TORONTO - If you connect the dots, and there are many, it is difficult to think Jerry Sandusky without thinking Graham James.
And it is challenging as a Canadian, where we don’t grow up being taught to worship institutions and cultural icons, to think of Penn State without first thinking of Maple Leaf Gardens.
The names may now be different and the circumstances and context unique but the scandal that has rocked America in so many ways seems eerily similar to two of the most heinous and disgraceful episodes in the history of Canadian sport.
Like James, Sandusky made his name and reputation as a coach. He, like James, was considered very good at it. Both worked primarily in small communities, as figures of authority, in protected situations, well known, well-regarded community leaders, really.
Unlike James, Sandusky has yet to be convicted of anything. There are nine victims listed in the 23-page Grand Jury indictment of Sandusky. There are almost certainly more victims out there who have yet to come forward. While the story may be older than the police investigation which began three years ago, it has not in any way been concluded. But what’s clear is this: He used his position of authority, his access, his respect, his charity, his situation, to allegedly lure young boys into atrocious life situations.
And more similarity comes from the manner in which the institutions first responded. While Penn State has long been considered something of a fantasyland, in the backdrop of place called Happy Valley, an environment in which giants are given the opportunity to grow and legends are born: A religious institution not necessarily teaching or preaching religion.
Maple Leaf Gardens was a building. That’s all. At times, champions played there, but the building didn’t produce them, it was simply home to them. The similarity between Penn State and MLG comes not from the institutions, if you want to call them that, but from the reaction to their individual sex assault scandals, in each case before the public was even aware there was anything resembling a scandal.
Before the public was even aware of the ghosts of MLG and the later convicted Gordon Stuckless and John Paul Roby, the owners of the Maple Leafs positioned themselves in a horribly revealing position. At first, they paid Martin Kruze, one of the victims, $60,000 to go away. It was basically shut up money. And when Kruze came back, not necessarily looking for more money, but looking for some kind of justice, one of the higher-ups with the Maple Leafs made this suggestion: Why not hire a private investigator to dig up dirt on Kruze to make him go away?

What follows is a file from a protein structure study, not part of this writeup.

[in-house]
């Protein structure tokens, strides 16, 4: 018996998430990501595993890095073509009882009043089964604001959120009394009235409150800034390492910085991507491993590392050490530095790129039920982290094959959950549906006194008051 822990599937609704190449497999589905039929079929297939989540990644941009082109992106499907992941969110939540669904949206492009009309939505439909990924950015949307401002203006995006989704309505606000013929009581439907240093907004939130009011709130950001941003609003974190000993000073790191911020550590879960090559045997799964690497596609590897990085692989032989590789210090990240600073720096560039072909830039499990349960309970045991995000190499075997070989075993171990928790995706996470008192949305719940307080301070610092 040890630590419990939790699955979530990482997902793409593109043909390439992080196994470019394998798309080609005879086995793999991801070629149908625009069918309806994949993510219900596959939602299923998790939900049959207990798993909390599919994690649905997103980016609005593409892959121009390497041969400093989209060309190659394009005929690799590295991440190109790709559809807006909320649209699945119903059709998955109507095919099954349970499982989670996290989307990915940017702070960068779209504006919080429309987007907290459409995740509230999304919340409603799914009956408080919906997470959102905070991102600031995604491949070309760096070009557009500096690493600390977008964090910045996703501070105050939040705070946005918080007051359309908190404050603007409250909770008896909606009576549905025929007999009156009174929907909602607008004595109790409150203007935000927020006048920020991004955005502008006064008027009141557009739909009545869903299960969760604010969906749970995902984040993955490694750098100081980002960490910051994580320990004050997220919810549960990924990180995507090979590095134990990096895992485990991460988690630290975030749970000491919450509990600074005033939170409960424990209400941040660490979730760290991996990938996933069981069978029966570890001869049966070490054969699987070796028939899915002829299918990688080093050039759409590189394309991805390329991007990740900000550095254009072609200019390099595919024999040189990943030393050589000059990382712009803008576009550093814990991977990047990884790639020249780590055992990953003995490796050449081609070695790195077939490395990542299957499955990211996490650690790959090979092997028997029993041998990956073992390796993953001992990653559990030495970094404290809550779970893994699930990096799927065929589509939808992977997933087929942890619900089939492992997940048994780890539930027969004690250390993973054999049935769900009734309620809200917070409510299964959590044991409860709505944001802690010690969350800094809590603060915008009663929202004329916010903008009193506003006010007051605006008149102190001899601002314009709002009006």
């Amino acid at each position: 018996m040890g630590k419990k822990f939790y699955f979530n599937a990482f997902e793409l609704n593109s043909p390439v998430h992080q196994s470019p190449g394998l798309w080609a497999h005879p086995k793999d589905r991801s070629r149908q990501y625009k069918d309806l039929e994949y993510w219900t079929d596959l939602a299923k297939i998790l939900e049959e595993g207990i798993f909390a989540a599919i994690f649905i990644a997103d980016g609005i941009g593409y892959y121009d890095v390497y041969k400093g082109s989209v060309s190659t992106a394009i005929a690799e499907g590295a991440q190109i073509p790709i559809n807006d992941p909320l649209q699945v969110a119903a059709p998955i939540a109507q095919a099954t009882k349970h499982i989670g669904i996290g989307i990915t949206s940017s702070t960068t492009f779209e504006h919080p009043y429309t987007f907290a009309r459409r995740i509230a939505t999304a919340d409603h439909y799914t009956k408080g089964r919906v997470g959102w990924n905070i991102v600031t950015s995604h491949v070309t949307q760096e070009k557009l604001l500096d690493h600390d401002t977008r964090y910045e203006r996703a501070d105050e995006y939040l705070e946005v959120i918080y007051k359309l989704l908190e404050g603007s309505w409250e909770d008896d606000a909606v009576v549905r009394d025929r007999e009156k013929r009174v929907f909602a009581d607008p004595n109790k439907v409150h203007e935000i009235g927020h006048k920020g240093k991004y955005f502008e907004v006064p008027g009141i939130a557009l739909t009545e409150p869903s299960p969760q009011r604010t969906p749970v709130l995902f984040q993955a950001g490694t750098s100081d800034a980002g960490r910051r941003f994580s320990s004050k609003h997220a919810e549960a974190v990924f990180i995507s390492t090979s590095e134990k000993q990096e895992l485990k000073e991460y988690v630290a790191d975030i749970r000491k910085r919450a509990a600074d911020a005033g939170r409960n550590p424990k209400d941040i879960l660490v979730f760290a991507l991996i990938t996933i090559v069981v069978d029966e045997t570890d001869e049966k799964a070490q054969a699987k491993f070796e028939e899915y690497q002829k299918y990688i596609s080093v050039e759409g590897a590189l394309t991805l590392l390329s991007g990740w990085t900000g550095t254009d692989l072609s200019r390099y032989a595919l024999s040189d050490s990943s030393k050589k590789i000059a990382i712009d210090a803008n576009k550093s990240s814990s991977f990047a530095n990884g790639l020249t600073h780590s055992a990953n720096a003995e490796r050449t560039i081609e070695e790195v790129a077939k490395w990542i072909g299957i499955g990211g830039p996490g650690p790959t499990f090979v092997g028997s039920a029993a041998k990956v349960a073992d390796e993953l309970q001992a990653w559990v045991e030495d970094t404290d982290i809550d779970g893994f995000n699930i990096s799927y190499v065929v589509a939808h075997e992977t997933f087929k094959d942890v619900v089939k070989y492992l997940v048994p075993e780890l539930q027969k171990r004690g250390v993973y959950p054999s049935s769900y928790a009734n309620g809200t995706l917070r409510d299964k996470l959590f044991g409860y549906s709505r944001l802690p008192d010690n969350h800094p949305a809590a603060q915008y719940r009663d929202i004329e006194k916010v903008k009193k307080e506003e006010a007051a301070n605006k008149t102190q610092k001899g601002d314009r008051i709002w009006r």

Kruze eventually went away. He killed himself. But the Gardens’ didn’t do anything honourable here until Ken Dryden came on the scene and made it his business to get involved.
The run-around from Penn State began years ago. It started before graduate assistant Mike McQueary, walked in to the Penn State football facility late one night in 2002 and spotted former defensive coordinator, Sandusky, in the shower violating a 10-year-old boy. Rather than try and stop it then, rather than grab the former coach and pull him off the boy, McQueary, went to coach Joe Paterno. The apparent god-like Paterno. Paterno, who has since been fired after 46 years as coach because of the scandal, went only to the athletic director.
Nobody — not McQueary, not Paterno, not the athletic director, not university officials — went to the police. They will all live with that now and forever.
And for that lapse in ethical judgment, for years of silence, Paterno will have his legend tarnished, and rightfully so. But as Penn State fired its president and football coach Wednesday night, it announced that McQueary would be part of the coaching staff Saturday afternoon when the Nittany Lions play Nebraska. McQueary was the one eyewitness who could have put a stop to this years ago.
But everybody respected the institution, Paterno, what football means in Happy Valley, and nobody spoke up for the kids. Even the student protest Wednesday night was disturbing as the legacies of school, coach and a sport, came before the damaged lives of children. If that’s what’s being taught at Penn State that in itself is sad.
The victims of Graham James, named and not, including Theo Fleury, have had their lives altered forever, and not in a positive way. The victims of Jerry Sandusky will soon be heard from: Their stories need to be told and understood before any real rebuilding can begin.